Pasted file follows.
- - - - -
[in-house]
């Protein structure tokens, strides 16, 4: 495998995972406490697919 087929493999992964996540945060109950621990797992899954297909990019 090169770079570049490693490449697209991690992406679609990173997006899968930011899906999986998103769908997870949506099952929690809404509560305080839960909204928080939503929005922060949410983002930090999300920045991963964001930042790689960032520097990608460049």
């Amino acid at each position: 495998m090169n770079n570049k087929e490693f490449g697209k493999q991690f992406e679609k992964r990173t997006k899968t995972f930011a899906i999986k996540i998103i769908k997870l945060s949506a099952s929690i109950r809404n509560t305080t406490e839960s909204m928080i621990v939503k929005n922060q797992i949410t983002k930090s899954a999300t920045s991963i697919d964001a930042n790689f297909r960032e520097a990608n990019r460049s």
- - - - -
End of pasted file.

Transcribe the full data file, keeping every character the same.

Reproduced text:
[in-house]
């Protein structure tokens, strides 16, 4: 495998995972406490697919 087929493999992964996540945060109950621990797992899954297909990019 090169770079570049490693490449697209991690992406679609990173997006899968930011899906999986998103769908997870949506099952929690809404509560305080839960909204928080939503929005922060949410983002930090999300920045991963964001930042790689960032520097990608460049």
């Amino acid at each position: 495998m090169n770079n570049k087929e490693f490449g697209k493999q991690f992406e679609k992964r990173t997006k899968t995972f930011a899906i999986k996540i998103i769908k997870l945060s949506a099952s929690i109950r809404n509560t305080t406490e839960s909204m928080i621990v939503k929005n922060q797992i949410t983002k930090s899954a999300t920045s991963i697919d964001a930042n790689f297909r960032e520097a990608n990019r460049s």